Microsoft, Galois Partner On Election Security


Microsoft and Galois have partnered on a new election security solution called ElectionGuard. ElectionGuard has been released as a software development kit on GitHub and will be part of Microsoft’s Defending Democracy Program.

In a blog post, Microsoft outlined that ElectionGuard will enable end-to-end verification of elections, open results to third-party organizations for secure validation, and allow individual voters to confirm their votes were correctly counted. Microsoft has already partnered with election technology suppliers responsible for more than half of the voting machines sold in the U.S.

Microsoft envisions ElectionGuard as an add on to systems that use electronic voting, but won’t support internet voting. The system is also not designed to replace paper ballots, but is rather designed to add another layer of security to existing systems.

In terms of tracking, ElectionGuard provides each voter a tracker with a unique code that can be used to follow an encrypted version of the vote through the entire election process via a web portal provided by election authorities. During the process of vote-casting, voters have an optional step that allows them to confirm that their trackers and encrypted votes accurately reflect their selections. When the election is complete, the code can be used to confirm that an individual vote was counted as cast.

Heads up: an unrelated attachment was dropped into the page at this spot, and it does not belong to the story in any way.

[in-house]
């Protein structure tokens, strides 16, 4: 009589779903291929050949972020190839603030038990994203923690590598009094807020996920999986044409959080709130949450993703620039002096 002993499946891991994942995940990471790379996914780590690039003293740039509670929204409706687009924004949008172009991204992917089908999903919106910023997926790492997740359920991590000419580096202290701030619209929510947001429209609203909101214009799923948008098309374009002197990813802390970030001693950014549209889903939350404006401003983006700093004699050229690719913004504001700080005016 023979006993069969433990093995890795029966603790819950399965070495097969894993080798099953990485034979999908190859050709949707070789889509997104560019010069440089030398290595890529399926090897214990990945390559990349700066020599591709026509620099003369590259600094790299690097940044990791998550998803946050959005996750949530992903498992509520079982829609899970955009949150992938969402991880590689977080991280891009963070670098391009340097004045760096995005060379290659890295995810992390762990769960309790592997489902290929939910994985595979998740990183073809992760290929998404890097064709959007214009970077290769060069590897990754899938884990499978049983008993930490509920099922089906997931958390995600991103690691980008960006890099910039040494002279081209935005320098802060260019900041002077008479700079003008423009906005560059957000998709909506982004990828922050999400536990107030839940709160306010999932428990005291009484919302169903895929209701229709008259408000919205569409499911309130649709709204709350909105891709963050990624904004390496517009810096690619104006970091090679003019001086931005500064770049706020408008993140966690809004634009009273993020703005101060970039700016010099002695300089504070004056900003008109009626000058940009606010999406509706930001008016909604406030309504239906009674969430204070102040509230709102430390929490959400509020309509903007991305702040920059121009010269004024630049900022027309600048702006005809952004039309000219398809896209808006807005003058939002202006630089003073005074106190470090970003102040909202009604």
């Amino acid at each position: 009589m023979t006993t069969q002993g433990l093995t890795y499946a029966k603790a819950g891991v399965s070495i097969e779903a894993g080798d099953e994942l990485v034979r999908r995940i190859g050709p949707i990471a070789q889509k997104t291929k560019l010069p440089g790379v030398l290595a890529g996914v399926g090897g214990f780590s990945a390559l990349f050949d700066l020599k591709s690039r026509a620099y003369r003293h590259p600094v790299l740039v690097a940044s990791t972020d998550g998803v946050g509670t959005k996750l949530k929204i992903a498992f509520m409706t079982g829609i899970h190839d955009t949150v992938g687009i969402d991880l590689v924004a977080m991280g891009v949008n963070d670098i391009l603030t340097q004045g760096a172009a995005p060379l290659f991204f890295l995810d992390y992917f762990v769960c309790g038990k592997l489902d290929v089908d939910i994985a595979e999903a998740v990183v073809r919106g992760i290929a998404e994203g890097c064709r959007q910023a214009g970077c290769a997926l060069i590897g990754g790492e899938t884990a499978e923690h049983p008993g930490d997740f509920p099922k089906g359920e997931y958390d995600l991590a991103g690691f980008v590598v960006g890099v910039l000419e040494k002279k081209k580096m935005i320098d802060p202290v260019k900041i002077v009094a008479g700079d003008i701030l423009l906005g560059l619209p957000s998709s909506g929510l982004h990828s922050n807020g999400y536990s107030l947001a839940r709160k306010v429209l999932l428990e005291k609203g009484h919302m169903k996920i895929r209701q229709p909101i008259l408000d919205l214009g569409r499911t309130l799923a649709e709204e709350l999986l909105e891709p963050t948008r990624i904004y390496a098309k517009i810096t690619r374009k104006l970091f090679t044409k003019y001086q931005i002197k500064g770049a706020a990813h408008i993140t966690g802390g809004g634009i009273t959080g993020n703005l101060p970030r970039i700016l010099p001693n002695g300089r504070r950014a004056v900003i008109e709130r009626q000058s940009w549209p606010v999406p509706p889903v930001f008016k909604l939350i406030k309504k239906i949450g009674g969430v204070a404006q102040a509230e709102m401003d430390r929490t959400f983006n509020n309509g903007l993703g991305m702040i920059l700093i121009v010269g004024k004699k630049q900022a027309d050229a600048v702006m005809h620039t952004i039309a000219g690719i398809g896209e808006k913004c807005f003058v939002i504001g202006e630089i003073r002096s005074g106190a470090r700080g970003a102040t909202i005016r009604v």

The SDK also supports the development of enhanced statistical auditing, which Microsoft said can help to ensure that independent third parties are able to verify the election result.

The code for ElectionGuard was built with Microsoft’s development partner, Galois. Galois recently received $10 million in funding from DARPA to build a demonstration voting system that will help researchers work on election security. The agency views ensuring the integrity and security of the election process as a critical national security concern and plans to implement the ElectionGuard SDK as part of their effort to enable an end-to-end verifiable component in future versions of their demonstration voting system.

The announcement of ElectionGuard comes on the heels of news that Microsoft intervened to remove six domains from the internet that were part of a Kremlin-backed election hacking project. The hacking was aimed at US candidates running in the midterm election cycle. The domains were created by a group widely associated with the Russian government and known as Strontium, or alternatively Fancy Bear or APT28. The company will be engaged in similar monitoring efforts throughout the 2020 cycle.